Siegelaub Chapter 8

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S.R. Thank you very much. I liked it very much because you had a very different perspective on many things, because the artists always look from this very self-centred perspective ...

S.S. ... and that's really depressing, too, because they are not very critical. And when you read some of the replies here [in »The Context of Art»] ... even from people ... because this was a kind of thing I was looking for, for some self-reflexive, not necessarily critical about themselves, [...] when certain of the artists, even people I know very, very well ... The art world really hasn't changed from 1969; it's the same thing, people become famous, a little more work, a little more money... I don't think it's just me who thinks that it's changed dramatically; I think there's been an objective change in the quantity and quality of the art world. But yet, to have them say it, only means (..) so at least one can think everything is okay with them, and so they don't really have to think that hard and are just doing their work. And a lot of it has to do with being famous, keeping up being famous, certain kind of risk in their art making process, changing –  but not changing too much, etc. [...] Very calculated strategies ... strategies for art making, sort of history making. It's kind of strange, with very few exceptions ...

S.R. ... shark tank, they call it shark's tank.

S.S. Yes ... and he, I don't know that much about ... I know Hirst is a very clever operator. There's a whole group of people operating with him. Just, you know, just to be able to understand those mechanisms is really very important.

S.R. For example I asked art & language, Michael and Mel, I asked them, just by chance in the talk, When did you see last time Joseph Kosuth, and they said, oh .... 14 years, 14 years ago... It's crazy, because when I think of it I think of much younger people, I think they must be very close friends.

S.S. But Joseph has alienated a lot of people in his life ... I only see Josef when we go to the Venice Biennale or something like that. He made a show... He makes it difficult to like him; he is very pushy, as he may know, very art historical, very hard to ...

S.R. He is a colleague now of mine, because I'm working as a professor at the academy in Munich, and he is in Munich since two years.

S.S. I mean he is okay, he is easy to get on with in personal things.

S.R. He is very seldom there ...

S.S. ... but he is also very much involved with Joseph Kosuth and in pushing Joseph Kosuth at the expense of everything else. It's very difficult .... He came up here and did a show in Eindhoven, and he called up, I didn't hear from him, he calls up like two days before, come down for the dinner; I couldn't because I was away. He did that like five years earlier for another project ... just calls up ... and then you don't hear from him at all. But he's okay; he is still an important artist [...] no doubt about it.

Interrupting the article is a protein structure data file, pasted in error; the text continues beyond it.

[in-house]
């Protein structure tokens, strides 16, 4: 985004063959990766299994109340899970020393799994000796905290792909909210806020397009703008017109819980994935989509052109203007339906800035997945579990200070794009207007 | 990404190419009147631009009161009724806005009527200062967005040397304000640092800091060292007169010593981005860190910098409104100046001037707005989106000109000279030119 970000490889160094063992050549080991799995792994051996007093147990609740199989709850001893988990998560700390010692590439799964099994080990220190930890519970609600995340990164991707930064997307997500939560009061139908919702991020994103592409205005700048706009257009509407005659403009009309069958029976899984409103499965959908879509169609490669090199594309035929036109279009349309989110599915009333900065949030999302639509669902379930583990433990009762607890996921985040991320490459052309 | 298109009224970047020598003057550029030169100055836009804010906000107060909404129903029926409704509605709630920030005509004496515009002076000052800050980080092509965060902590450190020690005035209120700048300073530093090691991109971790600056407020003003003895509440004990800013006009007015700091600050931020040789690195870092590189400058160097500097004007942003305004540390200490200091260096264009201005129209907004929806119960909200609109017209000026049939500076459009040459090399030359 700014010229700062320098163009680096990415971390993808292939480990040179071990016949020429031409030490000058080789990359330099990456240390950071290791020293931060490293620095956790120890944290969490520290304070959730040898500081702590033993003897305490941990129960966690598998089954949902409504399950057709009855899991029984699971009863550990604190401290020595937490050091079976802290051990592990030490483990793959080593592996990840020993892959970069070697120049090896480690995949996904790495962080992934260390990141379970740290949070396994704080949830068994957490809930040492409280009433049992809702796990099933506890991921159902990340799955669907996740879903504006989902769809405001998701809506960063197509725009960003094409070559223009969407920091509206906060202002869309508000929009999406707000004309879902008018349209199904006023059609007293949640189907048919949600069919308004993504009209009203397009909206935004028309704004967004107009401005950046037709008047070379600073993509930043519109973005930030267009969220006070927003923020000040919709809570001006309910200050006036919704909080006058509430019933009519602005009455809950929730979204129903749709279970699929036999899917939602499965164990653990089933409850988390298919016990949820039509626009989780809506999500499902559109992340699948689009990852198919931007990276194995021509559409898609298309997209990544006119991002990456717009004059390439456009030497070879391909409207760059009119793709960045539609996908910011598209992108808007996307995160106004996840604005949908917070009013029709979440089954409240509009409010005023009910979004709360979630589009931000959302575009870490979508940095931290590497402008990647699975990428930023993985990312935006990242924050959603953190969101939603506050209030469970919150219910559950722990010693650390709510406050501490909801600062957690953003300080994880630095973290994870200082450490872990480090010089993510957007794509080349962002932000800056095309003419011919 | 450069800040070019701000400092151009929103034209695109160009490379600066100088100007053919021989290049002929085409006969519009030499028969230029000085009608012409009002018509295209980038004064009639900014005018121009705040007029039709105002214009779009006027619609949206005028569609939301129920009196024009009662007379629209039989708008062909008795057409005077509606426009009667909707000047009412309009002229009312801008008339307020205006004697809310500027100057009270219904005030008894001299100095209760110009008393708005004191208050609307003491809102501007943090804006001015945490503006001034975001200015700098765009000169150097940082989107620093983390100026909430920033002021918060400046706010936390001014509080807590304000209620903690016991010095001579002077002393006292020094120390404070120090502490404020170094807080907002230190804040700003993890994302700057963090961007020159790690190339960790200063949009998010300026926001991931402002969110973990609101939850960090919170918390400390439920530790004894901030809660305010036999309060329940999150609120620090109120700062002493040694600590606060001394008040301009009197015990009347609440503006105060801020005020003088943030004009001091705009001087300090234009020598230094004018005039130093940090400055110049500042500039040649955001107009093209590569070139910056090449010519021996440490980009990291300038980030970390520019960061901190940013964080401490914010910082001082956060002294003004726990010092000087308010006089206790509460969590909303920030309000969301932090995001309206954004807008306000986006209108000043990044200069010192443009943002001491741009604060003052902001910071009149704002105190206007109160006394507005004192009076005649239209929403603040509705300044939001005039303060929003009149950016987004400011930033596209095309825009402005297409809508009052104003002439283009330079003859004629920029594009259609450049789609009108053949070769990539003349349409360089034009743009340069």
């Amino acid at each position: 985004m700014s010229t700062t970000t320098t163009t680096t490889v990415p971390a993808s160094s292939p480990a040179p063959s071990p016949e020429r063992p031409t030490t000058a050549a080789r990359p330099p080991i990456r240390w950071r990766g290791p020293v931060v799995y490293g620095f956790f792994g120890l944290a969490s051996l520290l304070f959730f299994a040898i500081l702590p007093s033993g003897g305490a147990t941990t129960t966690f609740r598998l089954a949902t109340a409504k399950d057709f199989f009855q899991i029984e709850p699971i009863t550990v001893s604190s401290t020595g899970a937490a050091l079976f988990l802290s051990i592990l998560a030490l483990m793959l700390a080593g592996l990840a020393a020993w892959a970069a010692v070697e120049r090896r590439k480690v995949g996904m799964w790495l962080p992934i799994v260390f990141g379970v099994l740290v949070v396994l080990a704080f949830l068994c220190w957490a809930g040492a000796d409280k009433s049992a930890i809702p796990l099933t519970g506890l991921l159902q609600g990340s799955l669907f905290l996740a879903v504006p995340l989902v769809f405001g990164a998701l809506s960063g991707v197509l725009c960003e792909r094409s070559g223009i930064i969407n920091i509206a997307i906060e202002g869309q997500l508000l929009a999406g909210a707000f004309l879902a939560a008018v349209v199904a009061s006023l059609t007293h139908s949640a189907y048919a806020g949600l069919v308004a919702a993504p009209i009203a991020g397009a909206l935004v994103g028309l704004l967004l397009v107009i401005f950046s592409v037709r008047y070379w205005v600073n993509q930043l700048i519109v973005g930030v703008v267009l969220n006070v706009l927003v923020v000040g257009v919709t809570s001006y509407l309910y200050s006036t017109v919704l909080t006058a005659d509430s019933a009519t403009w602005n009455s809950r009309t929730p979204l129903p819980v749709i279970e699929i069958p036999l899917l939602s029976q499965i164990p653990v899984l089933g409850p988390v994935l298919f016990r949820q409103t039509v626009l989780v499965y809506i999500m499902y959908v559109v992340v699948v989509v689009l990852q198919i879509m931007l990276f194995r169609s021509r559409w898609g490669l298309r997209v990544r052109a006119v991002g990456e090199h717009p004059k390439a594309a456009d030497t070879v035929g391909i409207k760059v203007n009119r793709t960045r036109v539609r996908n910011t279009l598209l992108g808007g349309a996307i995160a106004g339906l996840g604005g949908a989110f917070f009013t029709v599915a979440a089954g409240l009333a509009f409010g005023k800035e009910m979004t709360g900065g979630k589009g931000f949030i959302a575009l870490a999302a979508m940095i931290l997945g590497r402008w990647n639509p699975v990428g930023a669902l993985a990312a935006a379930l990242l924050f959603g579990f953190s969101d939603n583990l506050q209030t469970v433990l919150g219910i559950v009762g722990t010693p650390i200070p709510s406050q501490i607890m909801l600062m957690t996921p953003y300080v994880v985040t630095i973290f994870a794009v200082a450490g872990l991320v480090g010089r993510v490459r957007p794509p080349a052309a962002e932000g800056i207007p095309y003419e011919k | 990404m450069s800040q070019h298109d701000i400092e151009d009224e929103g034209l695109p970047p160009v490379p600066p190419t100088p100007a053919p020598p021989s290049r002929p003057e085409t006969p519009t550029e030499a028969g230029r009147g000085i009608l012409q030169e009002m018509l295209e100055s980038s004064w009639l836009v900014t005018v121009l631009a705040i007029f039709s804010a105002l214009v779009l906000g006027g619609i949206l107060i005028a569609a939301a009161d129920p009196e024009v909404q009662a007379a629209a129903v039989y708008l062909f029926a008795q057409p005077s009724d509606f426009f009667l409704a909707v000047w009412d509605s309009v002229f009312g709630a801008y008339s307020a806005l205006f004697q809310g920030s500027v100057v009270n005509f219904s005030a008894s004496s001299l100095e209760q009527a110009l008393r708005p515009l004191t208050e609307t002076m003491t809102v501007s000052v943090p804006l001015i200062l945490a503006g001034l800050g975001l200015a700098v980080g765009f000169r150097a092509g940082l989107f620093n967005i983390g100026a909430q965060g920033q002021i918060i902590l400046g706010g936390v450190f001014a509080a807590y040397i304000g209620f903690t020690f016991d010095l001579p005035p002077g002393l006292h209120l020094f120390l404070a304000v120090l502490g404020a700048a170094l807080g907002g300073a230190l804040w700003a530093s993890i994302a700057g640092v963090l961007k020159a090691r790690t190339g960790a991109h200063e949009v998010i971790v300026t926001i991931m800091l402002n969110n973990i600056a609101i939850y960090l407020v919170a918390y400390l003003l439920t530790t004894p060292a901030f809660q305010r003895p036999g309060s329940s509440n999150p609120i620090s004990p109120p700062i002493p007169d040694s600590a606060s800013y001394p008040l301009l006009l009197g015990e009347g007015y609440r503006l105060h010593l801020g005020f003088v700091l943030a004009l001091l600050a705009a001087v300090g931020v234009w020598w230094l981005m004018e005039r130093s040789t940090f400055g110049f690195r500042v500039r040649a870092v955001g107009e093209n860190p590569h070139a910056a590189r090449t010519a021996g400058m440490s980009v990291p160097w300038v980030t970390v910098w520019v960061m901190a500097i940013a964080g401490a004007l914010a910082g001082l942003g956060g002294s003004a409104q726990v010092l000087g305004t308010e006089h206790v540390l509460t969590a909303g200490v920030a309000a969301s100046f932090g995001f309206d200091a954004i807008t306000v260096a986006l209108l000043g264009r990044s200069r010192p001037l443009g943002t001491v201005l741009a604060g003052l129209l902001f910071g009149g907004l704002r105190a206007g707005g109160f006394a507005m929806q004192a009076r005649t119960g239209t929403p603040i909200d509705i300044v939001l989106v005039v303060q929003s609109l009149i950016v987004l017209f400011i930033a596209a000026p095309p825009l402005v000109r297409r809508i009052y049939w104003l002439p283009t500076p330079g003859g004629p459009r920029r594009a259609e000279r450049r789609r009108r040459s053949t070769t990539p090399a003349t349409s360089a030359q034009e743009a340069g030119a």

S.R. ... That was very nice that we could be your guests on a Sunday

S.S. Yes, it's okay ... Sunday, it doesn't make any difference. We work all week long, we also play a lot, too. We play a lot, we go away, we do trips, ... we work on Sunday, Monday, Tuesday and then go away for [...] to New York to play for ten days or eight days ...

S.R. There is only one thing I want to ask you for. You were talking about a terrace ... Maybe we just can take some photos of you on the terrace ... very short ...

S.S. ... it's okay; it's an environment I like, [...]( break) I published ... the only edition of Marx and Engels on literature and art. And I used to sign it like »Karl and Freddie having a great time here in the, here in [...] Cologne in 1862....

S.R. That's a nice fake, because I wrote a book about fake.

S.S. Oh yeah? About fake ... One of the great artists I always liked ... is Elaine Sturtevant ...

S.R. I wrote some texts for her.

S.S. The problem she poses in her work ... I always thought the work is fantastic. I know she teaches around here and she's around Amsterdam a lot... I've never met her.

S.R. She had a big show in Frankfurt.

S.S. Yes, I saw that, I mean I saw the note, I didn't see the show ... But it's the kind of problems she poses in doing her work [...] I mean, a lot of the things we were talking about today ... You know it's like ... authenticity, very Benjamin ... the authenticity of the art work, things like that, very very  nice [...] So when you speak of fraud I think of that kind of problem, what's an original, what difference does it make. ... (signiert) // S.R. ... of course ...


« Seth Siegelaub